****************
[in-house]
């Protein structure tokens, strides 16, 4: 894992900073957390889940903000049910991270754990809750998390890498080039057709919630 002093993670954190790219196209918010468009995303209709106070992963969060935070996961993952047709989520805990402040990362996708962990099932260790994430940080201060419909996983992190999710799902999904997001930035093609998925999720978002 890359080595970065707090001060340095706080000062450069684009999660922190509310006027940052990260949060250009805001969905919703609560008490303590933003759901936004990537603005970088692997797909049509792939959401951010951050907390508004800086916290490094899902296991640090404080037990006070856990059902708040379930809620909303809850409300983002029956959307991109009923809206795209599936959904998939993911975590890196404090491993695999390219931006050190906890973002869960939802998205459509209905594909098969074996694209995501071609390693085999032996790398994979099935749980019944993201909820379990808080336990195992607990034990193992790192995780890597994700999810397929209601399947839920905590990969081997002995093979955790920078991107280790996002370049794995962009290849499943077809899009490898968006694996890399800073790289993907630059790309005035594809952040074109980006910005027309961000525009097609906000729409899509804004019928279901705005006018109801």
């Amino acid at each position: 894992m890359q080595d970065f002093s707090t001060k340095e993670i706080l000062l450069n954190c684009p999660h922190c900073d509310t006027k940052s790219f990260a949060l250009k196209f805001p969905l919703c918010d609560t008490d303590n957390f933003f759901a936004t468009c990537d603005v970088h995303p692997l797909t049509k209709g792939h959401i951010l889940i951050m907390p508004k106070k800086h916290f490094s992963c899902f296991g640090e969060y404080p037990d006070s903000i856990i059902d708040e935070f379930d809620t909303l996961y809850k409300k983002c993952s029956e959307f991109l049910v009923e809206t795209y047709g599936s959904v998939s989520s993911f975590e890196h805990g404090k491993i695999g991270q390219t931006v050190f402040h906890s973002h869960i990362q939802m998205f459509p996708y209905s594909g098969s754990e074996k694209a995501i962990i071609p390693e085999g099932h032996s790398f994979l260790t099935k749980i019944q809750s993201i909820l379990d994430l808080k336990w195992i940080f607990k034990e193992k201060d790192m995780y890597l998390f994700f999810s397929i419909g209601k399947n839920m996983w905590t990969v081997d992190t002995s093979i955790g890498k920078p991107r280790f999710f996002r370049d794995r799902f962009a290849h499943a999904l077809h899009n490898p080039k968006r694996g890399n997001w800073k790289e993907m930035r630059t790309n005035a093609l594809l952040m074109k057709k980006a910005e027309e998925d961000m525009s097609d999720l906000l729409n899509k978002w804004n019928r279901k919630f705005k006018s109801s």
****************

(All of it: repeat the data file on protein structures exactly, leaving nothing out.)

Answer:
[in-house]
């Protein structure tokens, strides 16, 4: 894992900073957390889940903000049910991270754990809750998390890498080039057709919630 002093993670954190790219196209918010468009995303209709106070992963969060935070996961993952047709989520805990402040990362996708962990099932260790994430940080201060419909996983992190999710799902999904997001930035093609998925999720978002 890359080595970065707090001060340095706080000062450069684009999660922190509310006027940052990260949060250009805001969905919703609560008490303590933003759901936004990537603005970088692997797909049509792939959401951010951050907390508004800086916290490094899902296991640090404080037990006070856990059902708040379930809620909303809850409300983002029956959307991109009923809206795209599936959904998939993911975590890196404090491993695999390219931006050190906890973002869960939802998205459509209905594909098969074996694209995501071609390693085999032996790398994979099935749980019944993201909820379990808080336990195992607990034990193992790192995780890597994700999810397929209601399947839920905590990969081997002995093979955790920078991107280790996002370049794995962009290849499943077809899009490898968006694996890399800073790289993907630059790309005035594809952040074109980006910005027309961000525009097609906000729409899509804004019928279901705005006018109801």
């Amino acid at each position: 894992m890359q080595d970065f002093s707090t001060k340095e993670i706080l000062l450069n954190c684009p999660h922190c900073d509310t006027k940052s790219f990260a949060l250009k196209f805001p969905l919703c918010d609560t008490d303590n957390f933003f759901a936004t468009c990537d603005v970088h995303p692997l797909t049509k209709g792939h959401i951010l889940i951050m907390p508004k106070k800086h916290f490094s992963c899902f296991g640090e969060y404080p037990d006070s903000i856990i059902d708040e935070f379930d809620t909303l996961y809850k409300k983002c993952s029956e959307f991109l049910v009923e809206t795209y047709g599936s959904v998939s989520s993911f975590e890196h805990g404090k491993i695999g991270q390219t931006v050190f402040h906890s973002h869960i990362q939802m998205f459509p996708y209905s594909g098969s754990e074996k694209a995501i962990i071609p390693e085999g099932h032996s790398f994979l260790t099935k749980i019944q809750s993201i909820l379990d994430l808080k336990w195992i940080f607990k034990e193992k201060d790192m995780y890597l998390f994700f999810s397929i419909g209601k399947n839920m996983w905590t990969v081997d992190t002995s093979i955790g890498k920078p991107r280790f999710f996002r370049d794995r799902f962009a290849h499943a999904l077809h899009n490898p080039k968006r694996g890399n997001w800073k790289e993907m930035r630059t790309n005035a093609l594809l952040m074109k057709k980006a910005e027309e998925d961000m525009s097609d999720l906000l729409n899509k978002w804004n019928r279901k919630f705005k006018s109801s």